Croatian citizens are not as bad at financial literacy as they seem to be, however, when it comes to life insurance, Croatia's market is less developed compared to other European Union member states, the Croatian Insurance Bureau (HUO) told a press conference earlier this week.
The conference on Croatia's financial literacy and role of insurers was held as an introduction to a series of events marking Global and European Money Week to be held from 14 to 18 March.
The president of the Grawe insurance company's board, Igor Pureta, presented the findings of a survey on measuring financial literacy conducted last year by the Croatian National Bank (HNB) and Hanfa, the national regulator of financial services.
There were two parameters: financial knowledge and behaviour, and the attitudes towards money.
The findings show that the median mark of Croatians' financial literacy was 11.7 points, while the best score may be 21 points. Those under 19 years of age have the lowest score of 9.3 points, while highly educated respondents scored 12.8 points on average, Pureta said.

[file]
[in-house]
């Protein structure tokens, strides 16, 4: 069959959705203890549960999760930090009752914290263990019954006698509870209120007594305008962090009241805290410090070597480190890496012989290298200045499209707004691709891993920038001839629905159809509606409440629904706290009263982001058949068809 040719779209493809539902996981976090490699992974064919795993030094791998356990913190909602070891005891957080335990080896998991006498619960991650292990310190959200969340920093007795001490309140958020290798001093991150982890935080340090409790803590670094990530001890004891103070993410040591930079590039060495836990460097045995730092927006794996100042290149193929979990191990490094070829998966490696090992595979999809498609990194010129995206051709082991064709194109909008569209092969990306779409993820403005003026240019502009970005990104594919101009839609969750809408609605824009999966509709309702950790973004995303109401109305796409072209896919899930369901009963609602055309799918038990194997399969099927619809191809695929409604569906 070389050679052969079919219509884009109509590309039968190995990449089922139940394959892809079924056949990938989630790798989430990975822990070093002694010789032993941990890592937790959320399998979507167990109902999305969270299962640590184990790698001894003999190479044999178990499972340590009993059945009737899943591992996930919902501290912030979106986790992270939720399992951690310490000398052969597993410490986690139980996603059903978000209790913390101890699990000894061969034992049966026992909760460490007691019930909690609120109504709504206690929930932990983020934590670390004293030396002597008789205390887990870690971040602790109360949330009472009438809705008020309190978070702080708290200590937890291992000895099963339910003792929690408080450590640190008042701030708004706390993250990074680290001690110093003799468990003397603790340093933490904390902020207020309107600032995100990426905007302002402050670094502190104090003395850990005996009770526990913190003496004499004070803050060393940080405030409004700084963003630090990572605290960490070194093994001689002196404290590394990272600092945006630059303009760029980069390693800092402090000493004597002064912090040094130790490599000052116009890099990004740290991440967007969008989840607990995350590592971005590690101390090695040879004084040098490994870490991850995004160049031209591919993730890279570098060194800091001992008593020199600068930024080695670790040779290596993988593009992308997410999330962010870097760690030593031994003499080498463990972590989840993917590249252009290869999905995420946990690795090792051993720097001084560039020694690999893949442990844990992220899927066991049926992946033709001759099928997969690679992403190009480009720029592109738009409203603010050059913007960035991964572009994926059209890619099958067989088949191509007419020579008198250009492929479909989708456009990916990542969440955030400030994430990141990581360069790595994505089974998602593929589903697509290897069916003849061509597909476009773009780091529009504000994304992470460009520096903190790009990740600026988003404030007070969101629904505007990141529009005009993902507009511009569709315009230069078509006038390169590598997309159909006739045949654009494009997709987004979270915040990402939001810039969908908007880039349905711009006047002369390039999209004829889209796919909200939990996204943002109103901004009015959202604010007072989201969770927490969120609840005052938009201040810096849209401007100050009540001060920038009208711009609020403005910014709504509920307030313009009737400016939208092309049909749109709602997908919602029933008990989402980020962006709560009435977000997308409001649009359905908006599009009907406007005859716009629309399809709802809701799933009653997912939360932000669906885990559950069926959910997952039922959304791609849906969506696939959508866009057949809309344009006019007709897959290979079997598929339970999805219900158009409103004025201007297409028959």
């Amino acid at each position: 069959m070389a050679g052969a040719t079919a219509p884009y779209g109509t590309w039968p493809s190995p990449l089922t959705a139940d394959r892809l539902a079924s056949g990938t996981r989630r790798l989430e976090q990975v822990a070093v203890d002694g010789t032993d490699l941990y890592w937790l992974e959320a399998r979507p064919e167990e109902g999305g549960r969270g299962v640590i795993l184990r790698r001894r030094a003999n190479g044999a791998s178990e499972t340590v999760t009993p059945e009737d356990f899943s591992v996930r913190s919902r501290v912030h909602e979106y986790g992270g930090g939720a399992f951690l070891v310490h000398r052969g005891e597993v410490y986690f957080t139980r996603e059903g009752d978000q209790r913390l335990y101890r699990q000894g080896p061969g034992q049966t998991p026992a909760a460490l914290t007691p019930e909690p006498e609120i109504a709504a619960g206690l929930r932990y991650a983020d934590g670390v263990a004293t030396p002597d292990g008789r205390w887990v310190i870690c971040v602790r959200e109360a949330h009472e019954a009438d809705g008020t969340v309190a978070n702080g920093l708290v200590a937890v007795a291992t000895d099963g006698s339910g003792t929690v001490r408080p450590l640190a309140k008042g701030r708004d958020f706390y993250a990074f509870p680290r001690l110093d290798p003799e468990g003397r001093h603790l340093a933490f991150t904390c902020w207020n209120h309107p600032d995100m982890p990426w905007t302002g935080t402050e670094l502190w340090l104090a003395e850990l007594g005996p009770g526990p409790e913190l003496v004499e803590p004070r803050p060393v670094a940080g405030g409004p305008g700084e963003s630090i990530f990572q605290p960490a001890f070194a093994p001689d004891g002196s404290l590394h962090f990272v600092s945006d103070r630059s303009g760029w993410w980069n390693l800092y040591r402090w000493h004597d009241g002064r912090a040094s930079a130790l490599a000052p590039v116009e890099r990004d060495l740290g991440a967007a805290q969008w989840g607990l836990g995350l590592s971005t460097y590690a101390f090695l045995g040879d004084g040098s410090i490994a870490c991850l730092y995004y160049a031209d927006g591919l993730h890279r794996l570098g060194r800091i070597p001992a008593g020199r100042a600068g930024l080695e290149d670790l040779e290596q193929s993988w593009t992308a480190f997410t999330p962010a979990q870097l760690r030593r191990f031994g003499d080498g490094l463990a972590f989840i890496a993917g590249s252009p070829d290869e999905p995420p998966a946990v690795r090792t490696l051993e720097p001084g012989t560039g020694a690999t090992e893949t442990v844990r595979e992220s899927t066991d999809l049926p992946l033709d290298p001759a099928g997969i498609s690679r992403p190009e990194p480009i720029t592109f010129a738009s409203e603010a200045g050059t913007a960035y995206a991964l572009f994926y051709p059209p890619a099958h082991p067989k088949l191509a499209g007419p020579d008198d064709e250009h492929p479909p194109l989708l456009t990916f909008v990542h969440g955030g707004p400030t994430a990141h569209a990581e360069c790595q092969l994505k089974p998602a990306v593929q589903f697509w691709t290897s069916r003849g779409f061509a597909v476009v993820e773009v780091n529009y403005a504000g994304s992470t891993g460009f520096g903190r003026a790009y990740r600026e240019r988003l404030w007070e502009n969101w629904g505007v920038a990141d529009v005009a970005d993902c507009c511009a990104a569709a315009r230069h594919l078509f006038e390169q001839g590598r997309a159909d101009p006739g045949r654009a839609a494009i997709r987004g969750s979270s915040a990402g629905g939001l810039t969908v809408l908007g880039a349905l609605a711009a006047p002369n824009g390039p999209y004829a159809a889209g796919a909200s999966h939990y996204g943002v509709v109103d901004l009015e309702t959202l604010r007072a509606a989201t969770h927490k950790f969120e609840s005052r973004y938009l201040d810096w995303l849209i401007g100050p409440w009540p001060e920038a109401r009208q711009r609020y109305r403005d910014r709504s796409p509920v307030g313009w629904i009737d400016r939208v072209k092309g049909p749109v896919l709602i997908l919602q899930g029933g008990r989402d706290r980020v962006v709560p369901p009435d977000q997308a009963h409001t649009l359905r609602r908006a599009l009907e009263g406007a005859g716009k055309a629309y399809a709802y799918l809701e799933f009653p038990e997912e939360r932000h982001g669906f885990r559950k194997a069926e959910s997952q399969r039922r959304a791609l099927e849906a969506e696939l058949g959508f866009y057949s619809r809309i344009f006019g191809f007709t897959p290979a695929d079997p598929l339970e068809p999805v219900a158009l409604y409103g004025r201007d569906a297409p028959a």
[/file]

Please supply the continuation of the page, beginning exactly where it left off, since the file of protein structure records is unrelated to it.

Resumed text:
Broken down by size of towns where respondents live, those in urban centres with over 100,000 inhabitants scored the highest mark, 13.1 points, according to the survey.
A comparison with Croatia's peers shows that Hungary had 69% of respondents deemed to be financially literate, while in Croatia this rate stands at 47%, as against 33% as the global average.
On the other hand, Croatia's life insurance market is less developed than those markets in other EU member-states, said Luka Matosic of the Uniqa insurer.
For instance, Slovenians spend on average 300 euros on life insurance annually, the average annual outlay for this purpose in Austria is EUR 800, and in Croatia it stands at 90 euros, Matosic said.
The Croatian Insurance Bureau was established in 1992 as the national Green Card Bureau of the Republic of Croatia.